February 2016 Issue Table of Contents
Nanoscience, and the technology that stems from it (that is, nanoscience and technology), constitutes one of the great revolutions that originated in the twentieth century. Formally recognized in the late 1950s, it has grown to a present-day economy of nano-enabled products worth roughly US$1 trillion annually, which is expected to become US$3 trillion in 2020. The worldwide workforce in this economic sector is counted in the millions. Global government derived research and development funding is roughly US$10 billion annually, with publications in the neighborhood of 100,000 per year. In the fields of geo- and environmental nanosciences and technologies, the number of publications per year has increased by over two orders of magnitude in the last 25 years, making it one of the fastest-growing fields in all of nanoscale science and engineering. Development in this field is crucial because it is central to some of the most vital issues of the twenty-first century, including safe water, mineral and energy resource development, local/regional/global contaminant issues (including disease transmission), and global climate change.
THE BIRTH OF EARTH AND ENVIRONMENTAL NANOSCIENCE AND TECHNOLOGY CENTERS
In September 2015, the US National Science Foundation (NSF) committed US$81 million to support sixteen National Nanotechnology Coordinated Infrastructure (NNCI) sites located throughout the US for the purpose of advancing nanoscale science and technology research. This NNCI network grew out of the NSF National Nanotechnology Infrastructure Network (NNIN) that ran from 2004 thru 2015. The new NNCI network marks the first time that Earth and environmental nanoscience and technology have been explicitly supported. In fact, three of the sixteen NNCI sites (Virginia Tech, Montana State University, and Stanford University) have geoscience concentrations and are supported by the Division of Earth Sciences’ Instrumentation and Facilities Program (EAR/IF) and the Directorate for Engineering at NSF.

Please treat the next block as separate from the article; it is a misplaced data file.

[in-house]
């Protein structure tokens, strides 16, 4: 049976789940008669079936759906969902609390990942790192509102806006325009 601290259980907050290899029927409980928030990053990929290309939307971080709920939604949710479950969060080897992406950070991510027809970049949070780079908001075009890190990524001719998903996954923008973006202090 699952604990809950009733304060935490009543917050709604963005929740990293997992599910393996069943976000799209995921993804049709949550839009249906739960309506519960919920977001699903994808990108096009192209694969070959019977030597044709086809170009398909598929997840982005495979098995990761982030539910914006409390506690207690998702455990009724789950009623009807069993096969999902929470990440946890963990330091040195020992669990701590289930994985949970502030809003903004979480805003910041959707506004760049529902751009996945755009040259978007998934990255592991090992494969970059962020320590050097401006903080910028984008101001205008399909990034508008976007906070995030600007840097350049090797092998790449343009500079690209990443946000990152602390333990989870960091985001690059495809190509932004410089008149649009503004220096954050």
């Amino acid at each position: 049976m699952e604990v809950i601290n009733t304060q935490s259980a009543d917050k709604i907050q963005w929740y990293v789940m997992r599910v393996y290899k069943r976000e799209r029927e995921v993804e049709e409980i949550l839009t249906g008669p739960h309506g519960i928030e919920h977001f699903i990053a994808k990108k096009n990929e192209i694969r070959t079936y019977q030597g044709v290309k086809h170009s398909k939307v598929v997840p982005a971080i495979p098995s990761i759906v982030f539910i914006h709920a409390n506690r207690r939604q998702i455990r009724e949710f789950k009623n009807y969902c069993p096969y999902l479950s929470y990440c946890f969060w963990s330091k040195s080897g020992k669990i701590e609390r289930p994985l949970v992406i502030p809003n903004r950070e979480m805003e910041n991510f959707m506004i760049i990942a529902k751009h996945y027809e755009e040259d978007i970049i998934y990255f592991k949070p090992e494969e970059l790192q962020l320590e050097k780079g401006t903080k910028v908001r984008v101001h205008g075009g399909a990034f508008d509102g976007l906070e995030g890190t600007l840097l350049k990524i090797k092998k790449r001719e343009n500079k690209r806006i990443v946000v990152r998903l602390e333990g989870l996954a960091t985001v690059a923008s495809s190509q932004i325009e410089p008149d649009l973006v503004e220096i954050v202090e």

The three Earth and environmental NNCI sites are the Virginia Tech National Center for Earth and Environmental Nanotechnology Infrastructure (www.nce2ni.ictas.vt.edu), the Montana Nanotechnology Infrastructure at Montana State University (website under construction), and nano@Stanford (nanolabs.stanford.edu). These three NNCI are designed to provide cutting-edge laboratories and instrumentation to facilitate external scientific and engineering users in academia, government, and industry. The wide range of state-of-the-art facilities, instrumentation, and expertise in geo- and environmental science and engineering-related nanoscience and technology are available at a low cost to outside users.
THE PRINCIPAL FUNCTION OF AND NEED FOR THESE CENTERS: DRIVING THE EARTH SCIENCES FORWARD
The vision for these NSF-stimulated user centers is to further accelerate the growth of nanoscience-related fields that are revolutionizing our understanding of the Earth. Unfortunately, in most academic Earth and environmental science departments, nanoscience and technology still play a relatively minor role, or no role at all. This is most apparent at the undergraduate level, but is also clearly seen at graduate levels and beyond. Nevertheless, the interest is broad and growing, as evidenced by the thousands of publications currently added to the scientific literature each year in these areas of research.